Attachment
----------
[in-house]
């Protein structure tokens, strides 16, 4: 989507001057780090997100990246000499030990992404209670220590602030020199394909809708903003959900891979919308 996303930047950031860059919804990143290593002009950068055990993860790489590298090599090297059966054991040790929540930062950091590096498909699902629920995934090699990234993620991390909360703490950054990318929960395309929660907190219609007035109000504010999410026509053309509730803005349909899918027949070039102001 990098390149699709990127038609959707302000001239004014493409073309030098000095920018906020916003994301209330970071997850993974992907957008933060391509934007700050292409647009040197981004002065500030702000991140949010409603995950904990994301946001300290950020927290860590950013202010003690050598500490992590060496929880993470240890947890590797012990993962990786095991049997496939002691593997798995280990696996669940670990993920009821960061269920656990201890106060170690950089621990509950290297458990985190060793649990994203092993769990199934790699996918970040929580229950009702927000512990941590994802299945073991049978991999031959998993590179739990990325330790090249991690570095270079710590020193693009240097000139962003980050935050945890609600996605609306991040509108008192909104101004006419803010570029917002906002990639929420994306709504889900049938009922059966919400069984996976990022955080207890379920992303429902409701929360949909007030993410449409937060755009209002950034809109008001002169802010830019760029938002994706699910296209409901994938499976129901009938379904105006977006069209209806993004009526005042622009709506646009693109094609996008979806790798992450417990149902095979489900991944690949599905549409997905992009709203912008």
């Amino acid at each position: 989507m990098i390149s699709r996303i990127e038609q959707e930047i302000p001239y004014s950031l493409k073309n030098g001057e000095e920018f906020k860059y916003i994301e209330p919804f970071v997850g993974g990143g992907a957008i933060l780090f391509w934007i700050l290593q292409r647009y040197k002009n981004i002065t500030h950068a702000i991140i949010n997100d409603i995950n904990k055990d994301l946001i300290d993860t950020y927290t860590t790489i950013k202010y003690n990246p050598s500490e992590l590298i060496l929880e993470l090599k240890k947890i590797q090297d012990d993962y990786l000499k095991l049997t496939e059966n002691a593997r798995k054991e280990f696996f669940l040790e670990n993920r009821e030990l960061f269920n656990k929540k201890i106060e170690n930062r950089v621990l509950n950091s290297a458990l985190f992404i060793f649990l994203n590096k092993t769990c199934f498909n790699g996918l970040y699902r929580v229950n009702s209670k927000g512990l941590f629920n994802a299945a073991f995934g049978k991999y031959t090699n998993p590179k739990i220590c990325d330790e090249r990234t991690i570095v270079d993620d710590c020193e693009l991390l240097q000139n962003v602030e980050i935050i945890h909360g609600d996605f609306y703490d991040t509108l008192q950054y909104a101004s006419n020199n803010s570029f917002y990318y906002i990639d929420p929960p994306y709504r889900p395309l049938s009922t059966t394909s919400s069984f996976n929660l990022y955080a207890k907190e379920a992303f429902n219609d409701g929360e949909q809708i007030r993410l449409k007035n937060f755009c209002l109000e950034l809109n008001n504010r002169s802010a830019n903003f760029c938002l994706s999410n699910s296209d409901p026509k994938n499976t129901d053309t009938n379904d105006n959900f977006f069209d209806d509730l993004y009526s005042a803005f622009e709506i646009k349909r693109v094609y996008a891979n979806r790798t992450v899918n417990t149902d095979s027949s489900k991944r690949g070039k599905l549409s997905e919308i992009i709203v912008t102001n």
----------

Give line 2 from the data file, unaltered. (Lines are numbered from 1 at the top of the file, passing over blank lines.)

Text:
């Protein structure tokens, strides 16, 4: 989507001057780090997100990246000499030990992404209670220590602030020199394909809708903003959900891979919308 996303930047950031860059919804990143290593002009950068055990993860790489590298090599090297059966054991040790929540930062950091590096498909699902629920995934090699990234993620991390909360703490950054990318929960395309929660907190219609007035109000504010999410026509053309509730803005349909899918027949070039102001 990098390149699709990127038609959707302000001239004014493409073309030098000095920018906020916003994301209330970071997850993974992907957008933060391509934007700050292409647009040197981004002065500030702000991140949010409603995950904990994301946001300290950020927290860590950013202010003690050598500490992590060496929880993470240890947890590797012990993962990786095991049997496939002691593997798995280990696996669940670990993920009821960061269920656990201890106060170690950089621990509950290297458990985190060793649990994203092993769990199934790699996918970040929580229950009702927000512990941590994802299945073991049978991999031959998993590179739990990325330790090249991690570095270079710590020193693009240097000139962003980050935050945890609600996605609306991040509108008192909104101004006419803010570029917002906002990639929420994306709504889900049938009922059966919400069984996976990022955080207890379920992303429902409701929360949909007030993410449409937060755009209002950034809109008001002169802010830019760029938002994706699910296209409901994938499976129901009938379904105006977006069209209806993004009526005042622009709506646009693109094609996008979806790798992450417990149902095979489900991944690949599905549409997905992009709203912008």